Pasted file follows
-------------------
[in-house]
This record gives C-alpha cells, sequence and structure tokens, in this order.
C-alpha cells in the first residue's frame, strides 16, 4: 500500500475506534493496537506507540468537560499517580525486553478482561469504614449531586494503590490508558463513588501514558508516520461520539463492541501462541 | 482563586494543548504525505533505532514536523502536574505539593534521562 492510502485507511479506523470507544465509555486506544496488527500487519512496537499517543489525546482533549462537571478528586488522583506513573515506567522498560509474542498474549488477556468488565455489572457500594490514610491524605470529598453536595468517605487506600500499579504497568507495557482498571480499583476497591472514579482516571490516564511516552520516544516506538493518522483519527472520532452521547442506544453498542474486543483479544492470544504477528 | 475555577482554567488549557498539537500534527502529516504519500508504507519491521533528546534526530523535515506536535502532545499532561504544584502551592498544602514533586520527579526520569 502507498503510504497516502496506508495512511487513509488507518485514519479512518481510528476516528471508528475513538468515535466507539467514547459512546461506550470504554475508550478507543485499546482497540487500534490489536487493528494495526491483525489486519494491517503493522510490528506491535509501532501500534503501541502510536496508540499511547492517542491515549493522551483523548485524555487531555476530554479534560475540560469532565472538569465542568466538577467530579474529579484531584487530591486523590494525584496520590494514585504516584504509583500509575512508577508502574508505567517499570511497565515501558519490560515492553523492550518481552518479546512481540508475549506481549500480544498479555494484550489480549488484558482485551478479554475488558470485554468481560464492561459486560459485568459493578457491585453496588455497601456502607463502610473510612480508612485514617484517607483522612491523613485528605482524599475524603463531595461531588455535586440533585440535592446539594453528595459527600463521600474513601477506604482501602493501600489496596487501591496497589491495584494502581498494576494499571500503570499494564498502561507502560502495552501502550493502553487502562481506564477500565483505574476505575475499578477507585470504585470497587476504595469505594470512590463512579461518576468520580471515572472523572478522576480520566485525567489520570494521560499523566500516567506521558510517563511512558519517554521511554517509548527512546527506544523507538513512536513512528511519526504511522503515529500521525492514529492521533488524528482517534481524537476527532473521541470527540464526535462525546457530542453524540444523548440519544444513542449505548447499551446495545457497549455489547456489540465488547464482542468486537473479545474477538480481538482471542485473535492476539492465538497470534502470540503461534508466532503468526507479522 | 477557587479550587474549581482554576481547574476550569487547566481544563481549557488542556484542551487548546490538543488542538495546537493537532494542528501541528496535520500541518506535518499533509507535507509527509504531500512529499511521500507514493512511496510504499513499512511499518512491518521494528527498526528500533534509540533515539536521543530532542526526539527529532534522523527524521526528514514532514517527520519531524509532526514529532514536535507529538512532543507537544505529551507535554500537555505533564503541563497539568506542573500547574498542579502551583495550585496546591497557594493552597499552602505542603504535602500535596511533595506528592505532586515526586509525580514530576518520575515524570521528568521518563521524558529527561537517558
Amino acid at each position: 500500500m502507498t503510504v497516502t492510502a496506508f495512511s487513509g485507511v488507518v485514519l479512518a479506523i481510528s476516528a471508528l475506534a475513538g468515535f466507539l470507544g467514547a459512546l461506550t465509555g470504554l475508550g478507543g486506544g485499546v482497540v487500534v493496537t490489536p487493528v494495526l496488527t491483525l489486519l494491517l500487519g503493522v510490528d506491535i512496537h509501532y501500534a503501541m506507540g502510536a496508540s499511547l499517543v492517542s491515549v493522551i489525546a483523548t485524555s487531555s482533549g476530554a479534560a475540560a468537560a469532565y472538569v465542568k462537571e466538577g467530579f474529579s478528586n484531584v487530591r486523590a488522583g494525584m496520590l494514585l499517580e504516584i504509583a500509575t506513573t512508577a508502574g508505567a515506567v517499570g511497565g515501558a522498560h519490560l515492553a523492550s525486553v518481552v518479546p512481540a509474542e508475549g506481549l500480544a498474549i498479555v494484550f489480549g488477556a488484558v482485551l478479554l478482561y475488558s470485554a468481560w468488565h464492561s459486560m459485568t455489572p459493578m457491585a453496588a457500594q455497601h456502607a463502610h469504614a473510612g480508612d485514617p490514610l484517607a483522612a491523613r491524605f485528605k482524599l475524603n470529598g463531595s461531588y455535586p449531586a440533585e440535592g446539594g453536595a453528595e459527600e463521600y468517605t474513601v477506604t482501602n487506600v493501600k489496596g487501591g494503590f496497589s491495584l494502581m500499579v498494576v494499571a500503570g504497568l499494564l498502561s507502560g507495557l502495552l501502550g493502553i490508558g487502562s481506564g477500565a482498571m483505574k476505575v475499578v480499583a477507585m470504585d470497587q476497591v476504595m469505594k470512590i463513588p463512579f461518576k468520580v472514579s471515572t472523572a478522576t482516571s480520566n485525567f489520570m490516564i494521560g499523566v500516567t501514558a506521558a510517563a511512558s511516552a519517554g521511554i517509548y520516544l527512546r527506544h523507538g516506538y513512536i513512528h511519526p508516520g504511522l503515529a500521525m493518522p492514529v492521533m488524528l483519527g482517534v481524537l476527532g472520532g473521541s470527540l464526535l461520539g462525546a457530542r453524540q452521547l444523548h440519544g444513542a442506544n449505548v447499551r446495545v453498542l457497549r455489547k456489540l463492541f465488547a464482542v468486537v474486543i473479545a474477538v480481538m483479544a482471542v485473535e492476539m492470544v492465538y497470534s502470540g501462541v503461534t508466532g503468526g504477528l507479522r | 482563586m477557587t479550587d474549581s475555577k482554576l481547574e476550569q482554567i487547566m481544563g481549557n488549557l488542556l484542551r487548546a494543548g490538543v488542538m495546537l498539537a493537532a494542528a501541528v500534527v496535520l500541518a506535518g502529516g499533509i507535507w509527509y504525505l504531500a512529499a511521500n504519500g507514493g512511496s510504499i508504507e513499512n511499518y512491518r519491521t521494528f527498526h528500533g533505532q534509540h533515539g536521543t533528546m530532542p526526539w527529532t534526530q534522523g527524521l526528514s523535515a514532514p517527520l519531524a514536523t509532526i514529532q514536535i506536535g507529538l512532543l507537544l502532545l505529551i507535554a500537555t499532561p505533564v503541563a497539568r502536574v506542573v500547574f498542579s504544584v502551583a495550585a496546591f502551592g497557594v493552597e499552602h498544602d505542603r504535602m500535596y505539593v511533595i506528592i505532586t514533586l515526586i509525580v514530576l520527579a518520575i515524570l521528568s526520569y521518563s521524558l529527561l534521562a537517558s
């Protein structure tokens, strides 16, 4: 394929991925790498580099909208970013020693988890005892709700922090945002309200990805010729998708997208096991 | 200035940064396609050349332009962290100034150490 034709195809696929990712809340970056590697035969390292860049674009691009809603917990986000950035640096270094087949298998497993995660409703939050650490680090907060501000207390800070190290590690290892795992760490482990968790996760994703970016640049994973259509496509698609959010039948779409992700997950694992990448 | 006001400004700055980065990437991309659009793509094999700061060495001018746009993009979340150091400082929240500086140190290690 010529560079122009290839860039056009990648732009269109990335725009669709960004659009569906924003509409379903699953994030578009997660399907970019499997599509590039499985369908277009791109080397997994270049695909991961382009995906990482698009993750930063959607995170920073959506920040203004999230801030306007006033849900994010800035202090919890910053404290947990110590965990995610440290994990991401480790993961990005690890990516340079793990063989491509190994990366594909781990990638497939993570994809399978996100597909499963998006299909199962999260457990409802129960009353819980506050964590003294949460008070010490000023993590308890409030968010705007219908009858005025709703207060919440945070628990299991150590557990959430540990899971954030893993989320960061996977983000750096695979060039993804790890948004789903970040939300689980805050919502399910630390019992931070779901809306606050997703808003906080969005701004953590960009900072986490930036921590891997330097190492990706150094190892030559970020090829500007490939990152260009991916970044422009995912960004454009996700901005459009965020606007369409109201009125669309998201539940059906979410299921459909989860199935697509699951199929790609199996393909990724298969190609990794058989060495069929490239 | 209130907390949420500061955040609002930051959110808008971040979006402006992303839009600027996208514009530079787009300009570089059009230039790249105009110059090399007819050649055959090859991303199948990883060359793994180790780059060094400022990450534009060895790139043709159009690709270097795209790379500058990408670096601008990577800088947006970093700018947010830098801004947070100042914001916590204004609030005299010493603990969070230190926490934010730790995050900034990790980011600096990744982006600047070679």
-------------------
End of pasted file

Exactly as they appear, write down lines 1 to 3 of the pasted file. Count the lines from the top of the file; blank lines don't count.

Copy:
[in-house]
This record gives C-alpha cells, sequence and structure tokens, in this order.
C-alpha cells in the first residue's frame, strides 16, 4: 500500500475506534493496537506507540468537560499517580525486553478482561469504614449531586494503590490508558463513588501514558508516520461520539463492541501462541 | 482563586494543548504525505533505532514536523502536574505539593534521562 492510502485507511479506523470507544465509555486506544496488527500487519512496537499517543489525546482533549462537571478528586488522583506513573515506567522498560509474542498474549488477556468488565455489572457500594490514610491524605470529598453536595468517605487506600500499579504497568507495557482498571480499583476497591472514579482516571490516564511516552520516544516506538493518522483519527472520532452521547442506544453498542474486543483479544492470544504477528 | 475555577482554567488549557498539537500534527502529516504519500508504507519491521533528546534526530523535515506536535502532545499532561504544584502551592498544602514533586520527579526520569 502507498503510504497516502496506508495512511487513509488507518485514519479512518481510528476516528471508528475513538468515535466507539467514547459512546461506550470504554475508550478507543485499546482497540487500534490489536487493528494495526491483525489486519494491517503493522510490528506491535509501532501500534503501541502510536496508540499511547492517542491515549493522551483523548485524555487531555476530554479534560475540560469532565472538569465542568466538577467530579474529579484531584487530591486523590494525584496520590494514585504516584504509583500509575512508577508502574508505567517499570511497565515501558519490560515492553523492550518481552518479546512481540508475549506481549500480544498479555494484550489480549488484558482485551478479554475488558470485554468481560464492561459486560459485568459493578457491585453496588455497601456502607463502610473510612480508612485514617484517607483522612491523613485528605482524599475524603463531595461531588455535586440533585440535592446539594453528595459527600463521600474513601477506604482501602493501600489496596487501591496497589491495584494502581498494576494499571500503570499494564498502561507502560502495552501502550493502553487502562481506564477500565483505574476505575475499578477507585470504585470497587476504595469505594470512590463512579461518576468520580471515572472523572478522576480520566485525567489520570494521560499523566500516567506521558510517563511512558519517554521511554517509548527512546527506544523507538513512536513512528511519526504511522503515529500521525492514529492521533488524528482517534481524537476527532473521541470527540464526535462525546457530542453524540444523548440519544444513542449505548447499551446495545457497549455489547456489540465488547464482542468486537473479545474477538480481538482471542485473535492476539492465538497470534502470540503461534508466532503468526507479522 | 477557587479550587474549581482554576481547574476550569487547566481544563481549557488542556484542551487548546490538543488542538495546537493537532494542528501541528496535520500541518506535518499533509507535507509527509504531500512529499511521500507514493512511496510504499513499512511499518512491518521494528527498526528500533534509540533515539536521543530532542526526539527529532534522523527524521526528514514532514517527520519531524509532526514529532514536535507529538512532543507537544505529551507535554500537555505533564503541563497539568506542573500547574498542579502551583495550585496546591497557594493552597499552602505542603504535602500535596511533595506528592505532586515526586509525580514530576518520575515524570521528568521518563521524558529527561537517558